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Seen At 11: Con Artists Stealing NYC Homes Through 'Dirty Deeds'

NEW YORK (CBSNewYork) -- Con artists are easily stealing homes in New York City through "dirty deeds."

As CBS2's Steve Langford reported Monday night, scam artists are accessing homeowners' deeds online and then putting these homes up for sale, entering into contracts with several unsuspecting buyers, and flipping it for a profit.

"As long as you have the address, that's all you need," Jason Reddish, real estate expert and chief executive officer of Total Merchant Resources, told CBS2.

Pamela Page and her husband told CBS2 a similar experience happened to them. They bought a brownstone in Harlem, and when they were preparing to renovate it, they found out con artists used a copy of their deed and forged drivers' licenses to pose as them.

The con artists then put the home up for sale and entered into contracts with several buyers.

Page said it was "one of the most surreal experiences of my life."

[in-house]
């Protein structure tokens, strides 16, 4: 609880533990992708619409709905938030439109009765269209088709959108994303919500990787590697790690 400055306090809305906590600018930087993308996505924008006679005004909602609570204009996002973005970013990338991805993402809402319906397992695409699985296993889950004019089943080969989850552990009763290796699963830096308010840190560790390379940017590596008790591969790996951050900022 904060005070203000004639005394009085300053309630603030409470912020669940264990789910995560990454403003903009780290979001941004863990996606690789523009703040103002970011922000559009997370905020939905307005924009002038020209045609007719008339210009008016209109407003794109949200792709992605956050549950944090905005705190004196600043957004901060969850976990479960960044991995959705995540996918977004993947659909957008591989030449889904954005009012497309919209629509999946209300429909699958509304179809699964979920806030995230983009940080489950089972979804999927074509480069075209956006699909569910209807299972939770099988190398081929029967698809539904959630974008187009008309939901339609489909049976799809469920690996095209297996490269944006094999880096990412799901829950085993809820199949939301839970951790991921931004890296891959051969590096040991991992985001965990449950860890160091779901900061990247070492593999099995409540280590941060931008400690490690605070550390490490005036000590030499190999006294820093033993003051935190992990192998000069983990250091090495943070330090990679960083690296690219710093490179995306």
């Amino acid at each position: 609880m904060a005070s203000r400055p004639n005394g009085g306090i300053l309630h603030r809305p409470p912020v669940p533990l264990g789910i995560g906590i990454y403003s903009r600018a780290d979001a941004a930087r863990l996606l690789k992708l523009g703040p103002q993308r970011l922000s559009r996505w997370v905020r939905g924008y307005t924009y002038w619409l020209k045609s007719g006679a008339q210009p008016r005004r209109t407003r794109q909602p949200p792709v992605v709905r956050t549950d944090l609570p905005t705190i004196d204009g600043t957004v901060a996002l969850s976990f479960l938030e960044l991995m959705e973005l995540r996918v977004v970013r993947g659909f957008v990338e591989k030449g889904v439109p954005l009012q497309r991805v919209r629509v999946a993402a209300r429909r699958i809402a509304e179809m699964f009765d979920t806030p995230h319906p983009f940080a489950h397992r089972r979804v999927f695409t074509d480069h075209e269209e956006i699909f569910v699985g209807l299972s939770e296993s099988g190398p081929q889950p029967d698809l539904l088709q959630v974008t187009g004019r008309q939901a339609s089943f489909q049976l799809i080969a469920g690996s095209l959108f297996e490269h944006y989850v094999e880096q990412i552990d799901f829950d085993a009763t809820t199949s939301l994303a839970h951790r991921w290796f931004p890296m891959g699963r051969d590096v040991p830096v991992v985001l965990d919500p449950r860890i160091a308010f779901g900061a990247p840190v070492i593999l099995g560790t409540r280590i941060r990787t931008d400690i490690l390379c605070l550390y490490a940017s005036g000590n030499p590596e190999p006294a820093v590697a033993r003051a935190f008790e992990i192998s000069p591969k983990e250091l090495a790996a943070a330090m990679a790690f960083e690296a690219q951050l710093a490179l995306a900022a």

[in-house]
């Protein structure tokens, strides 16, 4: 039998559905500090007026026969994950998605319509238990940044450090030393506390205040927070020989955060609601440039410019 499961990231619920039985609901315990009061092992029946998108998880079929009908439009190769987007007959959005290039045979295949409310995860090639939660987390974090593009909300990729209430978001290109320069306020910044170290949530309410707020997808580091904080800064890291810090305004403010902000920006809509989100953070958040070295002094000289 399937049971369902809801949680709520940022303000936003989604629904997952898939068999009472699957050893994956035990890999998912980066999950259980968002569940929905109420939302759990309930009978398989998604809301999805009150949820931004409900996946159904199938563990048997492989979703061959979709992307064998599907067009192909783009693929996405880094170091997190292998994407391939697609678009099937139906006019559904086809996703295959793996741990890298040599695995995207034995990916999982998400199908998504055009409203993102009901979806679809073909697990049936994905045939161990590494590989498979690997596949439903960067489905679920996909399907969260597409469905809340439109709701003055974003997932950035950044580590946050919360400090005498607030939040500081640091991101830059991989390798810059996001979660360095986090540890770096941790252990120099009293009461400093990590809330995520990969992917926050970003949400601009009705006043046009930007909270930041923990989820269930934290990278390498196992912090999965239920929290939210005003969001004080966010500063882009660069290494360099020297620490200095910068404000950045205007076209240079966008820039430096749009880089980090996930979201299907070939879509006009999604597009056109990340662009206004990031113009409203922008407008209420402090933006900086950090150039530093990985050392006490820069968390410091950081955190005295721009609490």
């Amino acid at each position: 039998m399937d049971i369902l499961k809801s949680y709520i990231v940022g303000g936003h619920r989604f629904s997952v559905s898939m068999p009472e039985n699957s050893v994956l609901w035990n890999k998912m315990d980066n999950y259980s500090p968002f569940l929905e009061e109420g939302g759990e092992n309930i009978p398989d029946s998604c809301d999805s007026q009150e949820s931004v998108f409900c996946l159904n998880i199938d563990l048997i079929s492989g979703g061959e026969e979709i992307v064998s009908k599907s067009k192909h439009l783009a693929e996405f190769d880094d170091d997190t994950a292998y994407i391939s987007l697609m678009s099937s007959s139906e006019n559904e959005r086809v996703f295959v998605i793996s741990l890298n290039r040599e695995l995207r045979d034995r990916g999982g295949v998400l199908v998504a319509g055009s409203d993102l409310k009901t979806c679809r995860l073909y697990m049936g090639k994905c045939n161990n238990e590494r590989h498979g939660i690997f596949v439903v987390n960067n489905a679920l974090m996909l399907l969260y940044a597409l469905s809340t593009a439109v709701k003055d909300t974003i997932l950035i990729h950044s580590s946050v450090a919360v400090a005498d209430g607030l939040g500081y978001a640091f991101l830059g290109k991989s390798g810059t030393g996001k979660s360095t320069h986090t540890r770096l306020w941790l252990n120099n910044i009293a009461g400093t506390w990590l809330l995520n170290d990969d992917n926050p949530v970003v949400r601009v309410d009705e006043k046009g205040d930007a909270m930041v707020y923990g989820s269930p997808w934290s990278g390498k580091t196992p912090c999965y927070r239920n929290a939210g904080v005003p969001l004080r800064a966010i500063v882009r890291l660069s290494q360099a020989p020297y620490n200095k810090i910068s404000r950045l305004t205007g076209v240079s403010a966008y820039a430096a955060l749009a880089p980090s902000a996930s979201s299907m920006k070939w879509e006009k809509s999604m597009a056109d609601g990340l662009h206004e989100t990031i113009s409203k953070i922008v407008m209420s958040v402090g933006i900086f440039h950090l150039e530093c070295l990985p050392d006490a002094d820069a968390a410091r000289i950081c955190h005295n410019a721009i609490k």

She continued, "They'll collect many deposits and then they'll sell the building once, and they'll take that money as well."

Manhattan District Attorney Cyrus Vance told CBS2 that his office is currently investigating 100 similar cases in which the deeds were all easily obtained online.

"With all the best intentions of making our records and property files transparent, cyber thieves are as creative as any other type of thief and have found a way to make a lot of money," Vance said.

Vance said this type of "crime is committed before you blinked an eye."

Detective Teresa Russo of the New York City Sheriff's Office told CBS2 that the scam works in several ways, but the end result for many is the same.

"It displaces them. It moves them out of the home that they've known all their lives," Russo said.

"In some of these scams, the attorneys, the notaries, the title company -- they're all involved," added New York City Sheriff Joseph Fucito.

But Fucito said you can protect yourself.

For starters, he said, always hire your own attorney. Mortgage expert Reddish added that you should also obtain title insurance.

"As a homeowner, you have responsibilities – to cut the lawn, take care of plumbing. You should check online and get savvy with the system to make sure that your deed is in your name," Reddish told CBS2.

The sheriff's office is currently investigating 500 cases of deed fraud throughout the five boroughs.

Vance told CBS2 the Finance Department is working on setting up a system where it will call homeowners should it spot fraudulent activity on a deed – similar to what banks do with suspicious credit card activity.

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